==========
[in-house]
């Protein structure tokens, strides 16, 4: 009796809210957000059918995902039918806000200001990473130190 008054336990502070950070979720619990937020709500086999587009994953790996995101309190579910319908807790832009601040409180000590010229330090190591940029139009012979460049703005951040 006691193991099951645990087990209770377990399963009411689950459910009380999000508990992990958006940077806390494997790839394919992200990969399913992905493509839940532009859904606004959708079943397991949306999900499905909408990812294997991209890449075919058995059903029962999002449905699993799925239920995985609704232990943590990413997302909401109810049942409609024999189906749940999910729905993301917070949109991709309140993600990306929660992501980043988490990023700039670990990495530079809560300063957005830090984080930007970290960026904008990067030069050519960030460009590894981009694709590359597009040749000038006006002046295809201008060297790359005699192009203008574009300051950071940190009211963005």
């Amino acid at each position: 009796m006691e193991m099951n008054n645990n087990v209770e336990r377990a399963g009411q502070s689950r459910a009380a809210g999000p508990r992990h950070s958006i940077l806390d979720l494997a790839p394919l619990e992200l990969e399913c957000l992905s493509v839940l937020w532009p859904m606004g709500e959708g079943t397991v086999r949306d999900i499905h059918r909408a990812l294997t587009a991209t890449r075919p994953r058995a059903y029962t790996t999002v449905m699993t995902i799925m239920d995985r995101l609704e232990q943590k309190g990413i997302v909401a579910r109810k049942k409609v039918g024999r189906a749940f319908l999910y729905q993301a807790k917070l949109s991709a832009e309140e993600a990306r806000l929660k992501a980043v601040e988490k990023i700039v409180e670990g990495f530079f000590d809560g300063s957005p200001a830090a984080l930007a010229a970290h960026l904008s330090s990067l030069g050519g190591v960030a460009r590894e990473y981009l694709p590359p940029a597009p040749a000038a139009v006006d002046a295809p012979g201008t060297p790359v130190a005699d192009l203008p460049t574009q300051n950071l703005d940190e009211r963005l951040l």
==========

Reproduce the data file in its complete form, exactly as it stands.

[in-house]
């Protein structure tokens, strides 16, 4: 009796809210957000059918995902039918806000200001990473130190 008054336990502070950070979720619990937020709500086999587009994953790996995101309190579910319908807790832009601040409180000590010229330090190591940029139009012979460049703005951040 006691193991099951645990087990209770377990399963009411689950459910009380999000508990992990958006940077806390494997790839394919992200990969399913992905493509839940532009859904606004959708079943397991949306999900499905909408990812294997991209890449075919058995059903029962999002449905699993799925239920995985609704232990943590990413997302909401109810049942409609024999189906749940999910729905993301917070949109991709309140993600990306929660992501980043988490990023700039670990990495530079809560300063957005830090984080930007970290960026904008990067030069050519960030460009590894981009694709590359597009040749000038006006002046295809201008060297790359005699192009203008574009300051950071940190009211963005």
């Amino acid at each position: 009796m006691e193991m099951n008054n645990n087990v209770e336990r377990a399963g009411q502070s689950r459910a009380a809210g999000p508990r992990h950070s958006i940077l806390d979720l494997a790839p394919l619990e992200l990969e399913c957000l992905s493509v839940l937020w532009p859904m606004g709500e959708g079943t397991v086999r949306d999900i499905h059918r909408a990812l294997t587009a991209t890449r075919p994953r058995a059903y029962t790996t999002v449905m699993t995902i799925m239920d995985r995101l609704e232990q943590k309190g990413i997302v909401a579910r109810k049942k409609v039918g024999r189906a749940f319908l999910y729905q993301a807790k917070l949109s991709a832009e309140e993600a990306r806000l929660k992501a980043v601040e988490k990023i700039v409180e670990g990495f530079f000590d809560g300063s957005p200001a830090a984080l930007a010229a970290h960026l904008s330090s990067l030069g050519g190591v960030a460009r590894e990473y981009l694709p590359p940029a597009p040749a000038a139009v006006d002046a295809p012979g201008t060297p790359v130190a005699d192009l203008p460049t574009q300051n950071l703005d940190e009211r963005l951040l």